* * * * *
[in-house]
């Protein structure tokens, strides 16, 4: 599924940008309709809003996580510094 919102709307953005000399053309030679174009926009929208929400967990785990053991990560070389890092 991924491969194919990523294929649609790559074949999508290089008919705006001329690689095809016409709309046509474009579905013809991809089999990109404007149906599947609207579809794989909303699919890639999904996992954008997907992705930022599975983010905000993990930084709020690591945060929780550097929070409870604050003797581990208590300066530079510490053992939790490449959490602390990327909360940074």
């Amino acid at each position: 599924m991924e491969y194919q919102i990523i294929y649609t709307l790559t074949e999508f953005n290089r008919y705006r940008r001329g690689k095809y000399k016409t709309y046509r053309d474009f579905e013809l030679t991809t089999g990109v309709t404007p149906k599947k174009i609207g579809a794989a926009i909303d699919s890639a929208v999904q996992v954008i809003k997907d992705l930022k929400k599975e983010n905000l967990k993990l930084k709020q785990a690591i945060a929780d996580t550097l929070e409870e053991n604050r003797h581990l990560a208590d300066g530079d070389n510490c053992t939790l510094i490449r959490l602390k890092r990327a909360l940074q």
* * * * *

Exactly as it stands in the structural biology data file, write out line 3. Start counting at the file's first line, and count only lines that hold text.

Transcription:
């Amino acid at each position: 599924m991924e491969y194919q919102i990523i294929y649609t709307l790559t074949e999508f953005n290089r008919y705006r940008r001329g690689k095809y000399k016409t709309y046509r053309d474009f579905e013809l030679t991809t089999g990109v309709t404007p149906k599947k174009i609207g579809a794989a926009i909303d699919s890639a929208v999904q996992v954008i809003k997907d992705l930022k929400k599975e983010n905000l967990k993990l930084k709020q785990a690591i945060a929780d996580t550097l929070e409870e053991n604050r003797h581990l990560a208590d300066g530079d070389n510490c053992t939790l510094i490449r959490l602390k890092r990327a909360l940074q």